Where Fear is the Reality and Dreams are Nonexistent
The A&E television series was cancelled in 2015 with its last show airing on September 3rd.
Scared Straight had begun as a documentary in 1978 in which juvenile delinquents were brought face to face with real life convicts. In this documentary, the convicts used extreme measures to try and deter the children (delinquents) from a life of crime.
Unfortunately, since the airing of the first documentary and more so in the latter years of the television series existence, there has been significant backlash as to the effectiveness of this program. To put it simply, the program was doing more harm than good. For one reason, many of the children ended up becoming felons regardless of the intent to scare them into doing right.
However, some may wonder why the children were not necessarily “scared straight” after witnessing first hand the result of their actions if they continued down the dark roads traveled. The answer to this question has always been staring in our faces even before the documentary was released. The fear the children were expected to feel was nonexistent considering that they may have already known their destiny.
For example, Qadir, one of the kids from the documentary, Beyond Scared Straight, predicted his criminal future and it became reality. Malik, in the same documentary was in prison and made it a family affair when his two sons joined him.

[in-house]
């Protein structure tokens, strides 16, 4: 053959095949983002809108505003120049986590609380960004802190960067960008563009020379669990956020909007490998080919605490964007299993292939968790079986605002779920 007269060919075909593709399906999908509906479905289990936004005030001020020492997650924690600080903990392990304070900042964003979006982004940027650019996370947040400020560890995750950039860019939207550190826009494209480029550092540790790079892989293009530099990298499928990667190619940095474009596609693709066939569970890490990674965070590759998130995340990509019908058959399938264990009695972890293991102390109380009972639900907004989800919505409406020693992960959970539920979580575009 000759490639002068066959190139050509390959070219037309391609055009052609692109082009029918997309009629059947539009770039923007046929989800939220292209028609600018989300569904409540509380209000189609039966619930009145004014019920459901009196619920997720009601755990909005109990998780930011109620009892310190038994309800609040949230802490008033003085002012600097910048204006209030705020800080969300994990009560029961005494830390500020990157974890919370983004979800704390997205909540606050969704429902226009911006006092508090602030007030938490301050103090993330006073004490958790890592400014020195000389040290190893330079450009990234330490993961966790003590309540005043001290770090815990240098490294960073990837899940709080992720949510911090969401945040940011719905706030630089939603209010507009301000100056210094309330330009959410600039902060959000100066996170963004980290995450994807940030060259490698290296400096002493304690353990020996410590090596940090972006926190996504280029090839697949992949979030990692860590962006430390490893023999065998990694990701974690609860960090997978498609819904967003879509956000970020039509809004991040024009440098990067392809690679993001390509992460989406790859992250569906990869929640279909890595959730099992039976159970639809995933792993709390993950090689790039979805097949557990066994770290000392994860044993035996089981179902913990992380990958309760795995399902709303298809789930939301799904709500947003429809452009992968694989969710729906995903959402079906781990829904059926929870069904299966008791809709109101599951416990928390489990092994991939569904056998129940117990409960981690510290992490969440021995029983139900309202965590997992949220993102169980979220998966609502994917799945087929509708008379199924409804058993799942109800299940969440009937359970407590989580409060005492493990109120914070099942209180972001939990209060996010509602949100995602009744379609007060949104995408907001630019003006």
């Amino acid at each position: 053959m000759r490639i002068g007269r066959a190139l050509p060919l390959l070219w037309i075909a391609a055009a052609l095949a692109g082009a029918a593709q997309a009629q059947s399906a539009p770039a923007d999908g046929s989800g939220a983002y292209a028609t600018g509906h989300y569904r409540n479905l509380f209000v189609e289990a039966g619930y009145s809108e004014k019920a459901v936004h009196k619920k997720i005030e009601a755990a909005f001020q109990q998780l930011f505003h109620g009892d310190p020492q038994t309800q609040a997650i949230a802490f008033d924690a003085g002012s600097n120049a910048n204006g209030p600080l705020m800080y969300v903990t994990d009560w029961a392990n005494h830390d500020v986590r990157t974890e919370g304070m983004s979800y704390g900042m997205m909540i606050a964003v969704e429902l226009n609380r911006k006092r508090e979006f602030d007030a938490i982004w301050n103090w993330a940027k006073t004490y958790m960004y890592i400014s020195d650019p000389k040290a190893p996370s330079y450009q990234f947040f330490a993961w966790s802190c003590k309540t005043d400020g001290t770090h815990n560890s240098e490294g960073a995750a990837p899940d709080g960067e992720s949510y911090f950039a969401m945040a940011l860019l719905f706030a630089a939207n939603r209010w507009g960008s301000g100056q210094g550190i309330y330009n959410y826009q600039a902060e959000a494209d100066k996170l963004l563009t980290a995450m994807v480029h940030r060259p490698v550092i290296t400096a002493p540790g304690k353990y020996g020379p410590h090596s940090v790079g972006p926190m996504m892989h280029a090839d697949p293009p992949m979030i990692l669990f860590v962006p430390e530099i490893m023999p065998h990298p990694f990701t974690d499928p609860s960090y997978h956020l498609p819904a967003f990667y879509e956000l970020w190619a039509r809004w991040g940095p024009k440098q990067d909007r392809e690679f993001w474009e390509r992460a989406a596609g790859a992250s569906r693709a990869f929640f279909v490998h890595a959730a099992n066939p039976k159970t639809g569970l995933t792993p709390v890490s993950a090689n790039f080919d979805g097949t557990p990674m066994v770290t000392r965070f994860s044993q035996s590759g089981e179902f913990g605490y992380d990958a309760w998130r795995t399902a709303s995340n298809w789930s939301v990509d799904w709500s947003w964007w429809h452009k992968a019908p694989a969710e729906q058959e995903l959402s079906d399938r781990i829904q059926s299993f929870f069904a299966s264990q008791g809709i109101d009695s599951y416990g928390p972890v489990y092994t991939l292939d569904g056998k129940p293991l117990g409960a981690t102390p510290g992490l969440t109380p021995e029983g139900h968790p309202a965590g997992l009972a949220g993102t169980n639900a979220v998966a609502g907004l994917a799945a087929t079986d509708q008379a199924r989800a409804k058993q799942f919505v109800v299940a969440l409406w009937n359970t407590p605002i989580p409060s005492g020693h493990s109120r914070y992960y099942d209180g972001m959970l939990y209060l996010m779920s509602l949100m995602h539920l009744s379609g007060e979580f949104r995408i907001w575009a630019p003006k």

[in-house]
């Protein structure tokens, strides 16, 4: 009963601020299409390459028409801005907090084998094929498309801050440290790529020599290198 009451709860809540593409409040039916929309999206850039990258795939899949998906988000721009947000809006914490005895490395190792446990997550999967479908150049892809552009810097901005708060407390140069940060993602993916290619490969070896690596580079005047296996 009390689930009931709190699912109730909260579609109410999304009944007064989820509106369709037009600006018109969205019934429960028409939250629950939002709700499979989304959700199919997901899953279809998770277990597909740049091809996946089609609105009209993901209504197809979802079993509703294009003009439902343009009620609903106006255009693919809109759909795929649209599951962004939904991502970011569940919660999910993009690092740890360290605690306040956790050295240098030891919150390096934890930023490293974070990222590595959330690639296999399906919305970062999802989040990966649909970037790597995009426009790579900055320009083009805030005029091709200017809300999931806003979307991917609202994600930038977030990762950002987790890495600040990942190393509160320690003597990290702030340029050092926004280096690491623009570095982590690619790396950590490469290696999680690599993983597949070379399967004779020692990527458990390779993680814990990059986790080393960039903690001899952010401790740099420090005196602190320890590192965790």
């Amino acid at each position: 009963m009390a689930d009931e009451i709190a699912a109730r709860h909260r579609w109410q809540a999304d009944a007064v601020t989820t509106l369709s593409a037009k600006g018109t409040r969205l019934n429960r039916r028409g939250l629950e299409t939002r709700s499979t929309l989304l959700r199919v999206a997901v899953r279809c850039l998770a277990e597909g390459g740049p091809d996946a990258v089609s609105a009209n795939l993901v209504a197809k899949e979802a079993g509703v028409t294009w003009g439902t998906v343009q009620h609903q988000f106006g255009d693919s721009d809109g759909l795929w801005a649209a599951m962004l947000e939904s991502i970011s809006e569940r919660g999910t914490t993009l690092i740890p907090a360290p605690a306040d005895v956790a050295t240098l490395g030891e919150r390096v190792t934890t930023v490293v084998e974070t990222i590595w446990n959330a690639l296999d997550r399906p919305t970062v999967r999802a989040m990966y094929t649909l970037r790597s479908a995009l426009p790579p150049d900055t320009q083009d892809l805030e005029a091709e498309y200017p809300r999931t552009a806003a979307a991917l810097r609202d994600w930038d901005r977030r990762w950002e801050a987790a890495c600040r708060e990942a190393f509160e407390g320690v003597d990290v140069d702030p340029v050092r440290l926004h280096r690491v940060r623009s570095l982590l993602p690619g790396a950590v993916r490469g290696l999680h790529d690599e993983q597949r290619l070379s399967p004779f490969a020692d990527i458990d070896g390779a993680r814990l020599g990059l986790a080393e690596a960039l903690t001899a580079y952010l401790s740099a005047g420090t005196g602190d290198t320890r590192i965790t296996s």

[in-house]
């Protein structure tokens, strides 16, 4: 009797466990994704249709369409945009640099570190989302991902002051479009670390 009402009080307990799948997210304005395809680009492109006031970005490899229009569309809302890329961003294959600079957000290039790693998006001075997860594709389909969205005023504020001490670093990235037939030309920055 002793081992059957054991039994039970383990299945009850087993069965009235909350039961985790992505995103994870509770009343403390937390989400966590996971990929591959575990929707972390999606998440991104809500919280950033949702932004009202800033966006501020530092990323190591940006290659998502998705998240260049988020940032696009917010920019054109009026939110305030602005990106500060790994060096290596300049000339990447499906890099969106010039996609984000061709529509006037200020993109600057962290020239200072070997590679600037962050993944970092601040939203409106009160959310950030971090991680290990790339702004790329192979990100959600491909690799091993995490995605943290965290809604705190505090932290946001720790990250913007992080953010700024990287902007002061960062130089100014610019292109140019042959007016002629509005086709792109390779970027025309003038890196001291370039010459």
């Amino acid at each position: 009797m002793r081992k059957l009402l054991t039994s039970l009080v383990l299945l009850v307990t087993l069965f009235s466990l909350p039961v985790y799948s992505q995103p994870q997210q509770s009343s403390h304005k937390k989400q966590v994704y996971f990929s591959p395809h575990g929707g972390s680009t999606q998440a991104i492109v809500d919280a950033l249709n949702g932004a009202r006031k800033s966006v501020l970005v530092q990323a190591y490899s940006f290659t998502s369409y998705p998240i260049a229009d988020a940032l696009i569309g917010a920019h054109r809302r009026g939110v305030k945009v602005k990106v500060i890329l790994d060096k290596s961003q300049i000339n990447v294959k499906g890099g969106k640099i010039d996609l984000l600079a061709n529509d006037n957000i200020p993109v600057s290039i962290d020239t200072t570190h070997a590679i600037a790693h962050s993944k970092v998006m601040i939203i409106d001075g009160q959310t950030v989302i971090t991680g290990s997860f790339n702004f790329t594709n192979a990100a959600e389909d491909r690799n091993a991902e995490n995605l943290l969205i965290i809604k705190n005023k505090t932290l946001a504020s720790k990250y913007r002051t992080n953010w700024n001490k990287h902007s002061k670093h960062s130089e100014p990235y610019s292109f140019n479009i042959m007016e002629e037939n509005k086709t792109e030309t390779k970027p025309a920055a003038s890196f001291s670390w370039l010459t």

So there is still the question of why didn’t the “scared straight” technique work?
The program actually failed to show the children a better life. Instead it showed them what they were already used to seeing on a daily basis. A majority if not all of the kids were living in poverty and the struggles of this life. For them the only way to make it out if you weren’t playing sports was to take the illegal route. They knew the consequences because in Malik’s case, it’s already a family affair. And even if the prison system had not already separated their families, you can look at the family next door and see how they had been ripped apart by the system. By giving these kids a first hand look at prison, was never a scare tactic because they were already familiar if only a little.
A more effective program would be to introduce children to the possibilities of a better life. Why not have them shadow someone who managed to become successful despite the environment they grew up in. By placing more positive images in front of a child, they can then start believing that their dreams are actually positive and not so far out of reach.
We cannot encourage and inspire our youth through fear. We cannot show them the results of the already grim future that many of them predict for themselves.
Just as the “scared straight” program has ended, let’s end the school to prison pipeline. Instead of having a prison sentence waiting when the kids receive their diplomas, let’s create more scholarships and more opportunities.
Children who commit crimes are not delinquents, they are children who have behaved in a delinquent manner and should not be given up on. They need continued encouragement, love, and inspiration in order to see the possibilities of life.
But if they are only shown the negative results of life, how can we ever expect them to believe that their dreams are possible?
R K Slade
Roslyn K. Slade
Get The Black Mind Right